“Take your hands off of me,” he demanded. “I’ll wait for your supervisor. What is your justification for putting your hands on me?”

“Because you’re running your mouth,” the officer snapped.

After a heated argument about legalities, the officer ordered the sergeant to put his service weapon on his car and come with him back to the squad. The sergeant hotly balked.

“I’m not going anywhere with you,” he said. “I’m not putting my gun on my car. Don’t touch me. Wait for your supervisor to get out here. My man, you’re out of control, you are out of control.”

The encounter rocketed to a climax. A backup officer rolled up and approached the sergeant with a CEW drawn. The two officers tried to seize the sergeant’s gun. The sergeant placed his hand on the holstered sidearm but did not draw it.

“Scuffling sounds are heard” off-camera, the Court’s description notes. Then “a Taser is heard on the tape.” The detective “cried out,” and the first officer said, “I got his gun.” The sergeant said, “You’re tearing my coat, you’re tearing my coat.” The backup officer yelled, “I don’t care.”

When the supervisor shortly pulled up, the sergeant was taken into custody. At the station, he was stripped down to his underwear for searching and was booked for interfering with an officer, a misdemeanor violation of a city ordinance.

It takes the Appeals Court two densely packed, single-spaced pages to detail the confrontation. “Given [the patrol officer’s] remarkable belligerence toward [the sergeant],” the decision states, “it is not surprising that the situation quickly escalated.”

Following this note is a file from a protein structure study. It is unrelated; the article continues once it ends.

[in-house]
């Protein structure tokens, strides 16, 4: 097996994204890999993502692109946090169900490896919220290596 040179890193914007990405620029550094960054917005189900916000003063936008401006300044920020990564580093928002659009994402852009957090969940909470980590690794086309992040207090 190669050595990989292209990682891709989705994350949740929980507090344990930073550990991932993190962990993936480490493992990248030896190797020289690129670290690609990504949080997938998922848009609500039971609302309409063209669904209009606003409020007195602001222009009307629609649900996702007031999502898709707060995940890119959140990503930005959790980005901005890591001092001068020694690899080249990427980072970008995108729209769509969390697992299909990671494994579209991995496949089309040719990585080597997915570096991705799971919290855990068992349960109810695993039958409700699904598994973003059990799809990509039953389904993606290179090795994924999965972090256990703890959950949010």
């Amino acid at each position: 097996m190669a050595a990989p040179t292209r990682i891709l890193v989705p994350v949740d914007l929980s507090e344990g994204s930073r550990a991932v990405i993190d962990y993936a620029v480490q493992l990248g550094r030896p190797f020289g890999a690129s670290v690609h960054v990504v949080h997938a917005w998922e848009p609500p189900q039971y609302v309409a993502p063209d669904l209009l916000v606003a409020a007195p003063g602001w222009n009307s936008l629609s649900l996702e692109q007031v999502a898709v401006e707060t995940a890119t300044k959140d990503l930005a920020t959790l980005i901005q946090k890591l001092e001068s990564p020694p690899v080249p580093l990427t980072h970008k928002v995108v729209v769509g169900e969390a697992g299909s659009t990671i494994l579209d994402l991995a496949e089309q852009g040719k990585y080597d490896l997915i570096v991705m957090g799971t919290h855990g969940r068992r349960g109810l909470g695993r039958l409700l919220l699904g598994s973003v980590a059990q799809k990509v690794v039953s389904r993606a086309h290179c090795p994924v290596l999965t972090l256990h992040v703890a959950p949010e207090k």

In days that followed, the sergeant’s attorney claimed the traffic stop was racially motivated to begin with because the sergeant was an African-American.


The sergeant filed a civil rights suit in federal court against the suburb, the patrol officer, and others, claiming false arrest and use of excessive force. A District Court judge granted a motion from the defendants for summary judgment and dismissed the case.

A few months ago, the 6th circuit Court of Appeals affirmed that decision.

Setting aside the patrol officer’s communication style, the Court ruled that the sergeant was legally required to comply with the officer’s demand that he disarm himself. “Given the totality of the circumstances,” the decision says, “[the officer] could reasonably believe that the presence of a weapon posed a threat to his and [the backup officer’s] safety, in light of the escalating tension.”

Because the sergeant “would not relinquish his gun after repeated requests,” the Court states, the use of a CEW “was objectively reasonable under the circumstances.”

However you may view that opinion, raise your hand if you agree that this whole hot mess might easily have been avoided.

Our thanks to Atty. Michael Brave, Director, CEW Legal for Axon Enterprise, Inc., for alerting us to this case.